# JavaScript plugin architecture for multiple methods with the same parameters

I am writing a JavaScript plugin for fun. The plugin allows the user to pass options to initialize the plugin and perform actions. It is a simple alert/confirm plugin just for fun.

I am hoping to receive some architecture help with a little bit of code I am working on. It works as is, but I feel like there is a better or more efficient way of doing what I am doing below. ​ The ideal syntax that the user would use (when utilizing the plugin) would go something like this:

new Bulletin('success', 'a title', 'a description', { duration: 2000 }).notify();


​ Or:

new Bulletin('warning', 'a title', 'a description', { duration: 2000 }).ask();


​ The plugin has 2 parts:

1. Get a few base parameters (color, title, description) as well as some optional parameters (duration, size, class, etc.)
2. Pass what type of notification is being initialized: notify (alert) or ask (confirm)

The current plugin implementation is this:

import Notify from './notify';

var default = {};

var Bulletin = function(color, message, title, options) {
this.settings = Object.assign(defaults, options);
this.color = color;
this.message = message;
this.title = title;

return this;
};

Bulletin.prototype.notify = function() {
Notify(this.color, this.message, this.title, this.settings);
};

};


Question/Problem

As you can see, the code works. I am wondering if there is a better, more efficient way of achieving this though.

Put simple, is there a way to do something like this (maybe ES6 has something?):

• Use the constructor's properties without just referencing them with this
• Depending on which method is called from the constructor (i.e. .notify()), perform different logic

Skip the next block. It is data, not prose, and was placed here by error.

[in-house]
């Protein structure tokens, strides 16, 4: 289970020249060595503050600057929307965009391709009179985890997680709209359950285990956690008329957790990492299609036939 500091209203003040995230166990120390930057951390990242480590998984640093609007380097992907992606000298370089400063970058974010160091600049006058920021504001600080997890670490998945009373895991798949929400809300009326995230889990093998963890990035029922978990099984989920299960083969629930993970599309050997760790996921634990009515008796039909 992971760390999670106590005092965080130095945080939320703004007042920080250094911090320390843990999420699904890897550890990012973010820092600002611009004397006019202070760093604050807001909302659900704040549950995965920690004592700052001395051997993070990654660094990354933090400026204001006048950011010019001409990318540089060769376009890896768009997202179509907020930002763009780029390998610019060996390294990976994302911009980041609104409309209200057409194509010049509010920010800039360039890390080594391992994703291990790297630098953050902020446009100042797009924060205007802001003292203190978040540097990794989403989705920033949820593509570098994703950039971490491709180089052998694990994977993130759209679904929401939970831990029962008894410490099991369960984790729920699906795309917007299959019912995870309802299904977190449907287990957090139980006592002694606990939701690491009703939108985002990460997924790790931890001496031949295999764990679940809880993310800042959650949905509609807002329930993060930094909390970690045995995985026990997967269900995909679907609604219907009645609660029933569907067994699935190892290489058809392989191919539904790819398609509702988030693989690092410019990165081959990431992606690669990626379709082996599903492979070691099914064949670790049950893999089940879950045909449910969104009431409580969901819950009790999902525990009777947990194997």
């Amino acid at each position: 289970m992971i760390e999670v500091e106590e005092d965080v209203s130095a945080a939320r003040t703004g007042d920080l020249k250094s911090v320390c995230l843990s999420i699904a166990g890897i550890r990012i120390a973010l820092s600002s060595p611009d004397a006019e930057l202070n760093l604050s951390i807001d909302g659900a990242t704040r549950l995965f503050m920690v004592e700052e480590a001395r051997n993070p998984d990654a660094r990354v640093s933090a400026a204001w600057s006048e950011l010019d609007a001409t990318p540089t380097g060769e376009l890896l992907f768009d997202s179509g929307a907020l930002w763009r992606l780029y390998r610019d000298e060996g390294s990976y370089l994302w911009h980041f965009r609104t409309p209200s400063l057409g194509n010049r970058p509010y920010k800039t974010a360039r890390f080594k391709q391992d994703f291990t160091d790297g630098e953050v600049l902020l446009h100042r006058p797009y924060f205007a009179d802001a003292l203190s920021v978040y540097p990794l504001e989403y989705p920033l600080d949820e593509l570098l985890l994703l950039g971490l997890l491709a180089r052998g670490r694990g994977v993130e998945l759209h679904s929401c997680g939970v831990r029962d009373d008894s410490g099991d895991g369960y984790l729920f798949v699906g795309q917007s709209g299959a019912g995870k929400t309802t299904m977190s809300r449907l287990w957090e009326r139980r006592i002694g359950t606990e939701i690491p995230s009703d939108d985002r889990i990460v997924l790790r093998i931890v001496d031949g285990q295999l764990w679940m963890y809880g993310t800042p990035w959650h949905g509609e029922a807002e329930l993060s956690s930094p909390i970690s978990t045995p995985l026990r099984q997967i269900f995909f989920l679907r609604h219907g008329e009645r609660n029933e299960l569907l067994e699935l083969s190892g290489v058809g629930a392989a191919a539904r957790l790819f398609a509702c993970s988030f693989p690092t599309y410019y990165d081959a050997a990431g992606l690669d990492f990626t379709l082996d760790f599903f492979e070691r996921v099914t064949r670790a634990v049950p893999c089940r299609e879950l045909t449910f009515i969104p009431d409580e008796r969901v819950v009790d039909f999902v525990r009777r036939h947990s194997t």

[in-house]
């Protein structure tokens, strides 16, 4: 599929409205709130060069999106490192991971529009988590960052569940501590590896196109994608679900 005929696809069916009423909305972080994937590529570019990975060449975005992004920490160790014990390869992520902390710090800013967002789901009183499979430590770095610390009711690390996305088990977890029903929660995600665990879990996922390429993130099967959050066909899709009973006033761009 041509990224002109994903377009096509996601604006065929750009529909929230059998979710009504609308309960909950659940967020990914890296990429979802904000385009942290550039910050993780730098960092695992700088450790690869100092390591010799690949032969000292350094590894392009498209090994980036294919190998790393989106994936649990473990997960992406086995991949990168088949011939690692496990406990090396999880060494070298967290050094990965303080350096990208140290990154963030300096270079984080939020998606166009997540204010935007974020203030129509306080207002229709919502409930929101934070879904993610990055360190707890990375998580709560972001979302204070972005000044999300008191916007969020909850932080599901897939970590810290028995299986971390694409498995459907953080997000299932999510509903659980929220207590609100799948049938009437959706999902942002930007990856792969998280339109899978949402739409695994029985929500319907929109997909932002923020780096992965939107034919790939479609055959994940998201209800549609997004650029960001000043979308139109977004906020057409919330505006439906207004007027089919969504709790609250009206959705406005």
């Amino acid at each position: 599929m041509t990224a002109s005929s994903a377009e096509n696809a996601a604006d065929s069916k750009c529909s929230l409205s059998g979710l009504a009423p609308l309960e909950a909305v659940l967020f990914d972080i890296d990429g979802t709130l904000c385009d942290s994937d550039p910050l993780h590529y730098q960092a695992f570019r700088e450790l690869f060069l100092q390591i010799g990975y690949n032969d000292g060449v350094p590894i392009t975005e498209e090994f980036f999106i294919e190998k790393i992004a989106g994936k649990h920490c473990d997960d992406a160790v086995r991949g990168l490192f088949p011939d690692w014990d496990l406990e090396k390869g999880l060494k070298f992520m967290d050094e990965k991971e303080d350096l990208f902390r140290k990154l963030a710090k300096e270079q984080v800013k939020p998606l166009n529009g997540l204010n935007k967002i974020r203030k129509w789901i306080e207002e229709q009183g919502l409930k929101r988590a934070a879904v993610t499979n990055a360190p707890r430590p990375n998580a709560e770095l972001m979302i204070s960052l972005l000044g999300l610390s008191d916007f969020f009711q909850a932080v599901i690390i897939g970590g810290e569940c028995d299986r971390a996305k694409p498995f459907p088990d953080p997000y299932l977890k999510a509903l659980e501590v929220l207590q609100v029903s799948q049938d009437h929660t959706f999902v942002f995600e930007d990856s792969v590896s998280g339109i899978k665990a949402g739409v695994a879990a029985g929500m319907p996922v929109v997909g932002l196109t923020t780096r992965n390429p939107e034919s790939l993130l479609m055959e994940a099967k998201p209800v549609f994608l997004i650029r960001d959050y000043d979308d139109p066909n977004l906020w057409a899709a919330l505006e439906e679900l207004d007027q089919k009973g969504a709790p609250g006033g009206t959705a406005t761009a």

• The user of the plugin will be able to call either a notify or ask method which will either show an alert or confirm (ask for user input) box - think native JavaScript alert() and confirm(). Therefore, the code that performs those actions would be different. One would simply show a div and the other would show a div but with buttons for the user to select yes or no. But at the end of the day, they would share a lot of the same options. So what I am trying to avoid is duplicating code that is shared between the notify and ask methods, if possible.

The code for these features (notify & ask) is not written yet. I maybe should've waited before asking for a review, but really what I am after, and what will possible drive the rest of the development, is how to create a public JavaScript API that shares parts of "setup" code (gathering params, merging objects, etc.) but then has separate logic depending on which method is called.

Another option is to make the usage something like Bulletin.notify(params), but then I would want to be able to perform things like extend on the options, without writing that code twice for the 2 different types (notify and ask).

My inspiration (if you haven't guessed by now) is notie.js if that gives you an idea of where I'm headed. That may provide a clearer picture of what this code will do eventually.

• One little thing: "Color" shouldn't be anything but a color, either in hex or name. 'success' is not a color; neither is 'failure'. Also, you don't show us .ask(), which you used in the example code. – Nic Hartley Nov 17 '15 at 20:00
• Thanks for your feedback! I changed all prompt() references to ask() and the color variable is just poorly named. I think at this point what I want for that variable is it to be more of a style name. Similar to Bootstrap's modify class for many of its components (info, danger, success, etc.). – james Nov 17 '15 at 20:42
• Good job fixing it :D One more note though: You should probably include the other files as well, since there's honestly not much code to review here. At the very least, if you really don't want them reviewed, link them, so we can see what's going on in them and how it works. – Nic Hartley Nov 17 '15 at 21:01
• Depending on which method is called from the constructor (i.e. .notify()), perform different logic - I'm not sure what you mean here. What prevents you from doing different logic on the methods? What does "different logic" mean anyways? – Joseph Nov 17 '15 at 21:02
• You might be interested in the way Crockford recommends creating objects. In your case, are you sure "notifications" and "asks" are part of the same "bulletin" concept -- or does bulletin merely exist as a fake superclass because you want to share some code? Eg, "asks" need to potentially validate, process, and respond to user input, "notifications" don't. Rather than join them under "Bulletin", maybe both could use a "BulletinSettings" object that contains the common code? – Jonah Nov 18 '15 at 1:58